Sotomayor Speaks Out on Interruptions of Female Justices, Professional Diversity on SCOTUS
On October 13, Justice Sonya Sotomayor, speaking at a virtual event, said that the U.S. Supreme Court’s new format for arguments – in which the justices freely ask questions, but after an attorney’s time has expired, each justice may ask questions uninterrupted in order of seniority– was adopted in part because of studies showing female justices were being interrupted at higher rates than their male counterparts.
Sotomayor said the studies, including one published by Tonja Jacobi and Dylan Schweers in 2017, have had an “enormous impact” and led to Chief Justice John Roberts being “much more sensitive” to justices being interrupted or at least to playing referee if necessary.
At the same event, Sotomayor also remarked that professional diversity is “sorely missing” on the Court, noting that when Justice Ruth Bader Ginsberg passed away, “we lost our only civil rights lawyer.” She also noted that none of the justices have significant experience with civil rights, criminal defense, immigration, or environmental law, saying “I do worry that the authorities who are selecting judges are not paying enough attention to that kind of diversity as well.”
Democratic Lawmakers Ask Chief Justice How He Plans to Respond to WSJ Investigation
On October 14, Sen. Elizabeth Warren (D-MA) and Rep. Pramila Jayapal (D-WA) sent a letter to Chief Justice John Roberts asking how he plans to respond to the Wall Street Journal’s investigation that found 131 federal judges failed to step aside from cases in which they had a financial conflict.
In their letter, the lawmakers questioned whether Roberts has done enough as head of the federal judiciary to enforce ethics rules. They also noted recent instances in which the justices have failed to disqualify themselves from cases despite having a financial conflict.
Warren and Jayapal also highlighted their proposed legislation, which would bar federal judges from owning individual stocks and require their financial disclosure reports to be posted online, among other things. They also asked whether the justices would commit to adopting a code of conduct and disqualifying themselves from cases in which they had a financial conflict.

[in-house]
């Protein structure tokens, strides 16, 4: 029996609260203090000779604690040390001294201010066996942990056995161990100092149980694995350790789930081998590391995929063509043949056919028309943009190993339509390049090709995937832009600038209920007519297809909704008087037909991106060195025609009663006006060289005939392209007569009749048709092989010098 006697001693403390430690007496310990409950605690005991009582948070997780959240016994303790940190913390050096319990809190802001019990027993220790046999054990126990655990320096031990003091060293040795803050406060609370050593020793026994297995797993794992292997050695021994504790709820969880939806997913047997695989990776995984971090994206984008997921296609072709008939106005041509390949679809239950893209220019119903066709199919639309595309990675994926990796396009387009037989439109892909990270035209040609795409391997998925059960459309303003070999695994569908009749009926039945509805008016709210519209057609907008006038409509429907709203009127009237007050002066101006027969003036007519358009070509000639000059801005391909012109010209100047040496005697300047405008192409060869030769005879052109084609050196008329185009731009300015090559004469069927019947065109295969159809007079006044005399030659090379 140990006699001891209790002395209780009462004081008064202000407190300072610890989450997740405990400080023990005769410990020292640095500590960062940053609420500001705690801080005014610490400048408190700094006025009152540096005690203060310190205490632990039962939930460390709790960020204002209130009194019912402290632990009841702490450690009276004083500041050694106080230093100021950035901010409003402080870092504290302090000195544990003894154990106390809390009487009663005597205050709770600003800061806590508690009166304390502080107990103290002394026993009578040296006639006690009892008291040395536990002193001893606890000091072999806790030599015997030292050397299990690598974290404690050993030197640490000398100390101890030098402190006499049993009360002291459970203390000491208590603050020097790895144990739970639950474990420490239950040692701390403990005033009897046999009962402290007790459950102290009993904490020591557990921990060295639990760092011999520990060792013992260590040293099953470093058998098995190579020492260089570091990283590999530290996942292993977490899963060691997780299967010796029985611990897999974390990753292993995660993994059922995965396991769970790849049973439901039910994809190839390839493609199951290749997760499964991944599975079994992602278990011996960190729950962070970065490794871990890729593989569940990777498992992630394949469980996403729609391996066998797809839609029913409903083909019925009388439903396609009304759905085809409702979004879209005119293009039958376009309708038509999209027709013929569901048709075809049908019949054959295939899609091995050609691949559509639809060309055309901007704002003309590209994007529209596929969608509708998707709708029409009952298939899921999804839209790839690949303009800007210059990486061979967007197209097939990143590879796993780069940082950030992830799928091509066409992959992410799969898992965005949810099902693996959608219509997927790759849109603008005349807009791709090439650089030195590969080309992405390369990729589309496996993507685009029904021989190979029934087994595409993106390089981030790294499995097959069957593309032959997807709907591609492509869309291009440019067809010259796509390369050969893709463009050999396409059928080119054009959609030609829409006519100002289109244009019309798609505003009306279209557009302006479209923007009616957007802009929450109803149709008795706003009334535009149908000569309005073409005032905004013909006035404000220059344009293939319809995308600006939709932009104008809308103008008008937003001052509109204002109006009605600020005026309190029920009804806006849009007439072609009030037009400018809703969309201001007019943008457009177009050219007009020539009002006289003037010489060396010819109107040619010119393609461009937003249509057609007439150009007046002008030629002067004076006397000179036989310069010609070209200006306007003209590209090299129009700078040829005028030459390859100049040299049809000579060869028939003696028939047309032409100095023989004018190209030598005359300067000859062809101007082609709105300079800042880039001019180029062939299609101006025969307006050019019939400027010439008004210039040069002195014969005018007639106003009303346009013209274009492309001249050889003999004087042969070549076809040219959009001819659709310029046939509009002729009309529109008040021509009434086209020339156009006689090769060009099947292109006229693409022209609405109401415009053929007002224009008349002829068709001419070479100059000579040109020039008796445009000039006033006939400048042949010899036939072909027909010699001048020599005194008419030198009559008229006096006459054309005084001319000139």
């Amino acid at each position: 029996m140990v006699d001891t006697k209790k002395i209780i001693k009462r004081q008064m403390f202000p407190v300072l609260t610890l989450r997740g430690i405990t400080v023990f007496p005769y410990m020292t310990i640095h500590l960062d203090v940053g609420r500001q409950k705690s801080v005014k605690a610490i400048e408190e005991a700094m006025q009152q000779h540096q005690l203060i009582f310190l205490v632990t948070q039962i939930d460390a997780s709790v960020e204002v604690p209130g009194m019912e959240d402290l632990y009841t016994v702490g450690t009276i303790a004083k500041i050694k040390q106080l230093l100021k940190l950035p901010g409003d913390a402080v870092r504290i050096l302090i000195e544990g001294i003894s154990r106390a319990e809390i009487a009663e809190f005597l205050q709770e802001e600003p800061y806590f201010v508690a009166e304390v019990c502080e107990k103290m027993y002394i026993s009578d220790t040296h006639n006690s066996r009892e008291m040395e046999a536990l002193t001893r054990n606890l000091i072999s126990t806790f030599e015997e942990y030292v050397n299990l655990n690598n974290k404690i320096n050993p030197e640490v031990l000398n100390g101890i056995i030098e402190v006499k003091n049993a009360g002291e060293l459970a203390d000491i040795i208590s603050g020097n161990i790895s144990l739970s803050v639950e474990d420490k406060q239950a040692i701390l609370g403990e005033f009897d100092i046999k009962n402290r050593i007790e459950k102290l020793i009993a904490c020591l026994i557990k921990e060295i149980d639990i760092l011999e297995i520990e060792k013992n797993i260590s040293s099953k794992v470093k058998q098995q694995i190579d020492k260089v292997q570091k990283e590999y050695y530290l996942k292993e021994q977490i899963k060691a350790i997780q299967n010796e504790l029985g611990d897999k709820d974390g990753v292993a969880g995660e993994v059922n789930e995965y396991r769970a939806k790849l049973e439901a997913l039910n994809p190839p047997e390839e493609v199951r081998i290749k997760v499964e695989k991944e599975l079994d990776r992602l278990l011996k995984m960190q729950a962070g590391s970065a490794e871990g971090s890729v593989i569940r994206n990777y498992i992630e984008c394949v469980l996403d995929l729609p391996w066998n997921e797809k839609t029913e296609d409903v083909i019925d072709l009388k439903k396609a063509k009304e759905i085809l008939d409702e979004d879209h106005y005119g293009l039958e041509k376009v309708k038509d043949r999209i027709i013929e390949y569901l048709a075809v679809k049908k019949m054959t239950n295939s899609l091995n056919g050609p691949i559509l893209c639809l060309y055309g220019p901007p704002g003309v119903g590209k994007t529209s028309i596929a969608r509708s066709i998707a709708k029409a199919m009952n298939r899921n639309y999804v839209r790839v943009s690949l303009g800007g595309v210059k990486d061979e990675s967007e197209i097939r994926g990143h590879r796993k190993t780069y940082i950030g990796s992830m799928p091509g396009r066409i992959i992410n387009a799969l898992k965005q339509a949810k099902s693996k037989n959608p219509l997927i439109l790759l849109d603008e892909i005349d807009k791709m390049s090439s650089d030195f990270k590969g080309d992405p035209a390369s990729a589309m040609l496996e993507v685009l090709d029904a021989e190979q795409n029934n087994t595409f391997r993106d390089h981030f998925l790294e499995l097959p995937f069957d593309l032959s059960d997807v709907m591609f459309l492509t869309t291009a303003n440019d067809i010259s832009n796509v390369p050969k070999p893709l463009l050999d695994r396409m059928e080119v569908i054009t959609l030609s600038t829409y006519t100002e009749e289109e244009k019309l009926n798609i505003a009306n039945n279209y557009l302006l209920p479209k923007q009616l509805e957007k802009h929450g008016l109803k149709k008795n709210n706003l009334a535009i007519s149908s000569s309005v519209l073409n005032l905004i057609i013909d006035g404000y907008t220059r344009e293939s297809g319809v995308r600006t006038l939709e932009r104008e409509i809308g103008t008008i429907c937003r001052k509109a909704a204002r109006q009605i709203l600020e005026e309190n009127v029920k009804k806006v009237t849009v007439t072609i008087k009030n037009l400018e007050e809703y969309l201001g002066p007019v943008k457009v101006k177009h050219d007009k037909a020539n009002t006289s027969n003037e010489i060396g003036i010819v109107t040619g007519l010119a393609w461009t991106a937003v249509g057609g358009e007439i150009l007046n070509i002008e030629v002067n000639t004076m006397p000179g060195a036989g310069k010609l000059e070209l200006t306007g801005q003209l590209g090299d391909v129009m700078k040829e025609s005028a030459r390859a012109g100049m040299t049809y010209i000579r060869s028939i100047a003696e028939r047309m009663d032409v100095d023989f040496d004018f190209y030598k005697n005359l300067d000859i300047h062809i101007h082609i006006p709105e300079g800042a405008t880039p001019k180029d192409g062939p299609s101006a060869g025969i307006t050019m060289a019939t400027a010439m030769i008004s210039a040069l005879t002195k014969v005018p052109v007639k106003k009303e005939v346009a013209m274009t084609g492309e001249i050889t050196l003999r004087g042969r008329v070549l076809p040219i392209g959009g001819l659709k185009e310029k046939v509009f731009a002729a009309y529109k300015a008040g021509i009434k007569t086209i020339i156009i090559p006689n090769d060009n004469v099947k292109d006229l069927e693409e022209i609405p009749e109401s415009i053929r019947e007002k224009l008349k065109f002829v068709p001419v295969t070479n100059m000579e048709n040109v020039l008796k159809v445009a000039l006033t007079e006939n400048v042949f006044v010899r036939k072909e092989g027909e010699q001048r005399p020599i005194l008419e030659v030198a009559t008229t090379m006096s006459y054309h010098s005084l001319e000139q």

The day before, the director of the Administrative Office of the U.S. Courts sent a memo to all federal judges announcing a review of the judiciary’s conflict screening procedures.
Ohio Supreme Court Creates Criminal Sentencing Database
On October 4, the Ohio Supreme Court announced it is partnering with the University of Cincinnati to build a database of criminal sentences issued by trial judges across the state, making Ohio the first state to have such a database, according to Cleveland.com.
The database will allow the public to determine whether certain demographic backgrounds in the state are receiving harsher sentences than others for the same crimes. The database will not allow users to examine the sentencing records of individual judges; however, some counties, such as Cuyahoga County, already provide this information.
Out of the 244 trial judges in Ohio, 34 have agreed to participate, with more signing up each day, according to Cleveland.com.
Last year, Chief Justice Maureen O’Connor told the Columbus Dispatch that the database would strengthen public confidence in the courts: “For the public to be informed — and for truth to win out over rumor and fiction — they must be able to see equal justice for all and understand how it is measured.”